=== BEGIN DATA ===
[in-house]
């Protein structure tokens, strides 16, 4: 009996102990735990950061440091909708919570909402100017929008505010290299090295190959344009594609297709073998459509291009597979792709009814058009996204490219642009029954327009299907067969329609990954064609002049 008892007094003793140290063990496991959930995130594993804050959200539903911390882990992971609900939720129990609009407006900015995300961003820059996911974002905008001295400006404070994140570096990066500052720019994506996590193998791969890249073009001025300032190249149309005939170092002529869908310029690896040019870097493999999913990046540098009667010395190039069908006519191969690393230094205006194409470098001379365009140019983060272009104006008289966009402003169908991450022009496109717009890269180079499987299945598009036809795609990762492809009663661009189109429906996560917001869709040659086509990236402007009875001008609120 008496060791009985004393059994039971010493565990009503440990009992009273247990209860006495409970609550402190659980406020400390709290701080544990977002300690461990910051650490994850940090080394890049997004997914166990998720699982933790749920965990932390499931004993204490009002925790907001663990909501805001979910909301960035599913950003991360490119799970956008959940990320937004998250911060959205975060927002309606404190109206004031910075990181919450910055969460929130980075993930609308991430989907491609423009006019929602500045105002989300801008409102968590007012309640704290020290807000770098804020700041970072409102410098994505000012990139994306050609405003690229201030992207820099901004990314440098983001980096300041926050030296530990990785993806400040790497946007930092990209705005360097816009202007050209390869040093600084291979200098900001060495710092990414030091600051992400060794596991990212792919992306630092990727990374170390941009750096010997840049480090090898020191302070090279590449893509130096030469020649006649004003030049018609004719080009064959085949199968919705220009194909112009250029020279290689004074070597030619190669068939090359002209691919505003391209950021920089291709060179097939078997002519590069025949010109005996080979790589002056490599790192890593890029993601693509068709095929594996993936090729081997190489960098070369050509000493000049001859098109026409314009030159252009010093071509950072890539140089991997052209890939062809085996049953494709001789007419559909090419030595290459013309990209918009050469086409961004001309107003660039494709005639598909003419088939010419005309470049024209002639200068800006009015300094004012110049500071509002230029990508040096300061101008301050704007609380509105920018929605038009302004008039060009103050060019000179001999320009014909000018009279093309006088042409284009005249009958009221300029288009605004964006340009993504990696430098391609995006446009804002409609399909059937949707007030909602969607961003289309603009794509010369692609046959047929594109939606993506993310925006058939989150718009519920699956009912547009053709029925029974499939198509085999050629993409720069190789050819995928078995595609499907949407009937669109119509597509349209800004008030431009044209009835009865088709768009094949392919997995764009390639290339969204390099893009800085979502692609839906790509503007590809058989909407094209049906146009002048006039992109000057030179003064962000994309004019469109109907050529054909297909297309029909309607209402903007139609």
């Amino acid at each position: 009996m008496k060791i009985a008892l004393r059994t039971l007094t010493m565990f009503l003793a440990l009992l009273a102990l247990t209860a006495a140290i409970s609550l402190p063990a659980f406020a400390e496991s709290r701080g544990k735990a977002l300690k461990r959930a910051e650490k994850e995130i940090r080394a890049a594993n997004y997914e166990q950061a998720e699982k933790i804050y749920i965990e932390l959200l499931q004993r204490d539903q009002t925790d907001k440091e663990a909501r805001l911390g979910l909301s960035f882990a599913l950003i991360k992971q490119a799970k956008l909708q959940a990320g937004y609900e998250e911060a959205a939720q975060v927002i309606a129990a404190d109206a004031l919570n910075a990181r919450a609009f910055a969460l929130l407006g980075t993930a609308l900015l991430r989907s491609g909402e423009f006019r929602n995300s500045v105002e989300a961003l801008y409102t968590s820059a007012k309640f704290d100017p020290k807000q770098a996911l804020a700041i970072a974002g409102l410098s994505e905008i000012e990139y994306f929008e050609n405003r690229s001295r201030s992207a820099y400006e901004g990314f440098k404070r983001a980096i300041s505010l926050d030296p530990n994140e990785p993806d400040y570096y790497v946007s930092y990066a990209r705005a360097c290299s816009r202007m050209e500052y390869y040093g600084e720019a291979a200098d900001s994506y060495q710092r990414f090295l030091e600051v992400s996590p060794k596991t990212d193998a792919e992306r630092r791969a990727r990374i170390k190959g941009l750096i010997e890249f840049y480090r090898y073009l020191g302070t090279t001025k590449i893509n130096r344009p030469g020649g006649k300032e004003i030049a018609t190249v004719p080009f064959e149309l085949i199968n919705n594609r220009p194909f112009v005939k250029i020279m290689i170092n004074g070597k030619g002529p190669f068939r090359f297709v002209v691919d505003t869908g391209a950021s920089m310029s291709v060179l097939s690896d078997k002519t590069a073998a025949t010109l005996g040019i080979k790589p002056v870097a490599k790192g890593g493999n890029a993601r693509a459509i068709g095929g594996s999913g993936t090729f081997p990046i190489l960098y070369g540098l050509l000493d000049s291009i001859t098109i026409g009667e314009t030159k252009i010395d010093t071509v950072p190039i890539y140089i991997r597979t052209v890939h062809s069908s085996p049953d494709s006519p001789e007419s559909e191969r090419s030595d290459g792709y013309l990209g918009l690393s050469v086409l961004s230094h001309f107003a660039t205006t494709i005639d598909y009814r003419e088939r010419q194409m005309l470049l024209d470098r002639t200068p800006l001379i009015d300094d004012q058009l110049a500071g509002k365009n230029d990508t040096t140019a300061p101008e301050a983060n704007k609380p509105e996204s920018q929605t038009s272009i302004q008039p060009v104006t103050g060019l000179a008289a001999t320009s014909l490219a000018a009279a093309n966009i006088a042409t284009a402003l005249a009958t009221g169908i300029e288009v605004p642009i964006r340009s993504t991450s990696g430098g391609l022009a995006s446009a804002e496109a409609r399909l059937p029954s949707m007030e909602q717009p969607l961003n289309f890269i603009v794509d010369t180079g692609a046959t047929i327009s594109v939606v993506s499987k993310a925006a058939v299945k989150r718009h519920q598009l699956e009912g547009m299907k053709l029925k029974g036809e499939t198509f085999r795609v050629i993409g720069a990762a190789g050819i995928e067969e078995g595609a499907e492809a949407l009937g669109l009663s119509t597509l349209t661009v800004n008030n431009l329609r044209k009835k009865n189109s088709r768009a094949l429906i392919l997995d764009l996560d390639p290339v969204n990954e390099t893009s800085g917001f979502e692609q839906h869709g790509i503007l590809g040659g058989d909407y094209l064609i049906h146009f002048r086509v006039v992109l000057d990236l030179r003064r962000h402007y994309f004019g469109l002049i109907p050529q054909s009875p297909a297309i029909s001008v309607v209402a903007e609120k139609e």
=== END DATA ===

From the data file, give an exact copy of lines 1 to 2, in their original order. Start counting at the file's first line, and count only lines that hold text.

[in-house]
């Protein structure tokens, strides 16, 4: 009996102990735990950061440091909708919570909402100017929008505010290299090295190959344009594609297709073998459509291009597979792709009814058009996204490219642009029954327009299907067969329609990954064609002049 008892007094003793140290063990496991959930995130594993804050959200539903911390882990992971609900939720129990609009407006900015995300961003820059996911974002905008001295400006404070994140570096990066500052720019994506996590193998791969890249073009001025300032190249149309005939170092002529869908310029690896040019870097493999999913990046540098009667010395190039069908006519191969690393230094205006194409470098001379365009140019983060272009104006008289966009402003169908991450022009496109717009890269180079499987299945598009036809795609990762492809009663661009189109429906996560917001869709040659086509990236402007009875001008609120 008496060791009985004393059994039971010493565990009503440990009992009273247990209860006495409970609550402190659980406020400390709290701080544990977002300690461990910051650490994850940090080394890049997004997914166990998720699982933790749920965990932390499931004993204490009002925790907001663990909501805001979910909301960035599913950003991360490119799970956008959940990320937004998250911060959205975060927002309606404190109206004031910075990181919450910055969460929130980075993930609308991430989907491609423009006019929602500045105002989300801008409102968590007012309640704290020290807000770098804020700041970072409102410098994505000012990139994306050609405003690229201030992207820099901004990314440098983001980096300041926050030296530990990785993806400040790497946007930092990209705005360097816009202007050209390869040093600084291979200098900001060495710092990414030091600051992400060794596991990212792919992306630092990727990374170390941009750096010997840049480090090898020191302070090279590449893509130096030469020649006649004003030049018609004719080009064959085949199968919705220009194909112009250029020279290689004074070597030619190669068939090359002209691919505003391209950021920089291709060179097939078997002519590069025949010109005996080979790589002056490599790192890593890029993601693509068709095929594996993936090729081997190489960098070369050509000493000049001859098109026409314009030159252009010093071509950072890539140089991997052209890939062809085996049953494709001789007419559909090419030595290459013309990209918009050469086409961004001309107003660039494709005639598909003419088939010419005309470049024209002639200068800006009015300094004012110049500071509002230029990508040096300061101008301050704007609380509105920018929605038009302004008039060009103050060019000179001999320009014909000018009279093309006088042409284009005249009958009221300029288009605004964006340009993504990696430098391609995006446009804002409609399909059937949707007030909602969607961003289309603009794509010369692609046959047929594109939606993506993310925006058939989150718009519920699956009912547009053709029925029974499939198509085999050629993409720069190789050819995928078995595609499907949407009937669109119509597509349209800004008030431009044209009835009865088709768009094949392919997995764009390639290339969204390099893009800085979502692609839906790509503007590809058989909407094209049906146009002048006039992109000057030179003064962000994309004019469109109907050529054909297909297309029909309607209402903007139609």